Is your neighborhood gentrifying? What signs have you identified that make you think that way?
Stages of Gentrification
In the first, “pioneers” — often bohemians and artists — move to dilapidated or abandoned areas in search of cheaper rents; in the second, the middle classes follow; in the third, their numbers displace the original population; and in the final stage, the neighborhood is fully turned over to banks, developers and the wealthy. The fifth and last phase of gentrification is when neighborhoods aren’t just more friendly to capital than to people but cease being places to live a normal life.
Forget ‘The Bronx Is Burning.’ These Days, The Bronx Is Gentrifying
As rents rise across the city, people who’ve been priced out elsewhere are moving here, and after years of disinvestment, money is flowing in. Within a few blocks of the waterfront, there’s a new gourmet pizza place, a new boxing gym, and a new coffee shop. And they all have something — actually, someone — in common. Developer Keith Rubenstein co-owns these businesses. He’s building seven new residential towers on the waterfront: about 1,400 luxury apartments with panoramic views of Manhattan, plus swimming pools, gyms, a dog spa, music studio, an art studio, and a new waterfront park open to the public.
But Rubenstein admits some of his marketing efforts have backfired. First, he tried to brand his development the Piano District — after old piano factories that used to be here. Residents accused him of trying to invent a new neighborhood. Later, as a promotion, he hosted a star-studded party, with a “Bronx is burning theme,” with flaming trash cans and a car with bullet holes as decor.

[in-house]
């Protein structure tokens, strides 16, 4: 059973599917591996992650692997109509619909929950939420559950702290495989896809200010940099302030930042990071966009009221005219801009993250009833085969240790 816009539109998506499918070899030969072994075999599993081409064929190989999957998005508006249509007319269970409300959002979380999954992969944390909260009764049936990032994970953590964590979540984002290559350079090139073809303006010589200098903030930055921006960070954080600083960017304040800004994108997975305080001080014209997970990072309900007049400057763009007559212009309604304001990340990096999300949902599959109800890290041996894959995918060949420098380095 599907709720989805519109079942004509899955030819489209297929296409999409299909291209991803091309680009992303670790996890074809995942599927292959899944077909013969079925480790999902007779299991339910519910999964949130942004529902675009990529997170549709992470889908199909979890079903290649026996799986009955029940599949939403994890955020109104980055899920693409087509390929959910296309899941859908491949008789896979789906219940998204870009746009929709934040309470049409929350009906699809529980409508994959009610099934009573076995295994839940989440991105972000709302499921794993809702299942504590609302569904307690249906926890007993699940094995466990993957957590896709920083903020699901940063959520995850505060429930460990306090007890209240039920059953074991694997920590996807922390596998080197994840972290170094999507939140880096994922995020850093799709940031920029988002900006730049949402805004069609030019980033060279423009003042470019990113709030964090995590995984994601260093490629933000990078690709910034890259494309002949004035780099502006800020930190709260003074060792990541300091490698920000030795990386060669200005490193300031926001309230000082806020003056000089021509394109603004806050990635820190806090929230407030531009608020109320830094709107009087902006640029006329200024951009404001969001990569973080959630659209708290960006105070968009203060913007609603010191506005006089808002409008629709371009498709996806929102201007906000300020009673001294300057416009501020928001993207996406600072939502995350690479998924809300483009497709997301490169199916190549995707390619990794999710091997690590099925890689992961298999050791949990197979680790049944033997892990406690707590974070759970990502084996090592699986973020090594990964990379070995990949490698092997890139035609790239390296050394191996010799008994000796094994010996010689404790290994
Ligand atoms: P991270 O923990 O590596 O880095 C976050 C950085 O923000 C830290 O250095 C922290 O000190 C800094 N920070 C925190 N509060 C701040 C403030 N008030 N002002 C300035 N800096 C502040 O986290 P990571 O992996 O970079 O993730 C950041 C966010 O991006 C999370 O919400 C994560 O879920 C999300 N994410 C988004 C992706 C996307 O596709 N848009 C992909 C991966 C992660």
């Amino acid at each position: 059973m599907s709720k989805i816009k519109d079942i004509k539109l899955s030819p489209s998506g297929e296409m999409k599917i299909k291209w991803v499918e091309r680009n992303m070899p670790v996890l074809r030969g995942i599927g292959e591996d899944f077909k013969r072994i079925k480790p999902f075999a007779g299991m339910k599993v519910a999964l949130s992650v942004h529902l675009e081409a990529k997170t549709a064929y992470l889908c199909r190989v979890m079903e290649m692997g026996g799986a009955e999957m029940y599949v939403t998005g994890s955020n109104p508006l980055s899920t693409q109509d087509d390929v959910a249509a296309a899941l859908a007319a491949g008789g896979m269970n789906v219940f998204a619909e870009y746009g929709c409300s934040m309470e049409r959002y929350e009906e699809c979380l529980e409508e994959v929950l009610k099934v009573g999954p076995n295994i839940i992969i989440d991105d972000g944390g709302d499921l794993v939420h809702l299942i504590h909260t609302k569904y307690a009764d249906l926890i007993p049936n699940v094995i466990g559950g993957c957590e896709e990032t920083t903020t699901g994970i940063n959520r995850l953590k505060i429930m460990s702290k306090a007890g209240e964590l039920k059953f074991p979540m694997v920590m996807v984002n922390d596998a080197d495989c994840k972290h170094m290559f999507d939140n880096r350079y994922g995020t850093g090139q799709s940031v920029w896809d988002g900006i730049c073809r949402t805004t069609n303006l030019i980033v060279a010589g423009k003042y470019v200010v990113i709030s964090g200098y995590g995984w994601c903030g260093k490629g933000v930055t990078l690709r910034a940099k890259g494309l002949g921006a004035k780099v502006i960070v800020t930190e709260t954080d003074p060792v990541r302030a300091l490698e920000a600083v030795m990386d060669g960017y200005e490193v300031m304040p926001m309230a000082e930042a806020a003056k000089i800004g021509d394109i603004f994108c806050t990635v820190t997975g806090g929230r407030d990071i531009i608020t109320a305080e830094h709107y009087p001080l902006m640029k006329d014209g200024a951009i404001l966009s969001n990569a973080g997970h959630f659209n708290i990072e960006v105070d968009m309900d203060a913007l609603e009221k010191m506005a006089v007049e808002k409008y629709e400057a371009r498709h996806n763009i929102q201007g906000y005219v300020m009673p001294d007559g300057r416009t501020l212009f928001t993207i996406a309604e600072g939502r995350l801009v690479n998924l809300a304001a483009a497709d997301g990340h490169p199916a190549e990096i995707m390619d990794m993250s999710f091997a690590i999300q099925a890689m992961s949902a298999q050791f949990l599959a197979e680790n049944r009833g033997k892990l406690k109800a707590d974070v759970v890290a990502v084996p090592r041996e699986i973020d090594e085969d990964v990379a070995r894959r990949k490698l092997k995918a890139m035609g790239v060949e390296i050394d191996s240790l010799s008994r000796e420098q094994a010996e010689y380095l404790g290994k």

The question for many people here is, when the new Bronx is built, whether they will be part of it.
How Vampires Vs. The Bronx illustrates the actions of real developers like Keith Rubenstein?
What evidence the characters of the film encounter that make them certain that they will not be included in the re-building of the Bronx? Why they think that if they disappear nobody will notice?
When Gentrification Isn’t About Housing
In a gentrifying neighborhood, title to the land is transferred first in the literal sense and then in the spiritual one, as local businesses and institutions change to serve the tastes of wealthier arrivals. To use “gentrification” to describe lifestyle trends is to focus on that second step rather than the first one — to focus on class signifiers instead of class itself.
The poor are still gentrification’s victims, but in this new meaning, the harm is not rent increases and displacement — it’s something psychic, a theft of pride. Unlike housing, poverty is a potentially endless resource.
What this metaphorical gentrification points to instead is dishonesty, carelessness, and cluelessness on the part of the privileged when they clomp into unfamiliar territory. When they actually profit from their “discovery” and repackaging of other people’s lifestyles, it’s a dispiriting re-enactment of long-running inequalities. But what seems most galling isn’t that they’re taking dollars off the table. It’s that they’re annoying.
Here in the States, though, we’ve adopted a novel word meaning “one who gentrifies” — the active colonist, someone who tries on neighborhoods like shirts at a thrift shop.
What solutions to gentrification Vampires Vs The Bronx proposes?
What was a major takeaway from our class?
Send some good vibes and words of encouragement to your classmates.